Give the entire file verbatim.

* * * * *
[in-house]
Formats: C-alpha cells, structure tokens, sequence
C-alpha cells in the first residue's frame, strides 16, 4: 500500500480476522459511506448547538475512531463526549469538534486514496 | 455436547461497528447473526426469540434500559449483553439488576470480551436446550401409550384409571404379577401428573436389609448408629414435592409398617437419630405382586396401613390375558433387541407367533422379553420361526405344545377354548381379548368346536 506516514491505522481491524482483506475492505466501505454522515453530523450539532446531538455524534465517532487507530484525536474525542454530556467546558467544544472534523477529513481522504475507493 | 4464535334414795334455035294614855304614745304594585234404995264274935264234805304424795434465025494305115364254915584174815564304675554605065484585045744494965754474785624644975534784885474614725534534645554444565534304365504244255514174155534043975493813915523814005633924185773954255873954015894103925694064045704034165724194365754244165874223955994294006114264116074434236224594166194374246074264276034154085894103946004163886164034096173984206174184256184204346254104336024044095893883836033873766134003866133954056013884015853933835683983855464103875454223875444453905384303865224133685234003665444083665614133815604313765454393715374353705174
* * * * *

[in-house]
Formats: C-alpha cells, structure tokens, sequence
C-alpha cells in the first residue's frame, strides 16, 4: 500500500480476522459511506448547538475512531463526549469538534486514496 | 455436547461497528447473526426469540434500559449483553439488576470480551436446550401409550384409571404379577401428573436389609448408629414435592409398617437419630405382586396401613390375558433387541407367533422379553420361526405344545377354548381379548368346536 506516514491505522481491524482483506475492505466501505454522515453530523450539532446531538455524534465517532487507530484525536474525542454530556467546558467544544472534523477529513481522504475507493 | 4464535334414795334455035294614855304614745304594585234404995264274935264234805304424795434465025494305115364254915584174815564304675554605065484585045744494965754474785624644975534784885474614725534534645554444565534304365504244255514174155534043975493813915523814005633924185773954255873954015894103925694064045704034165724194365754244165874223955994294006114264116074434236224594166194374246074264276034154085894103946004163886164034096173984206174184256184204346254104336024044095893883836033873766134003866133954056013884015853933835683983855464103875454223875444453905384303865224133685234003665444083665614133815604313765454393715374353705174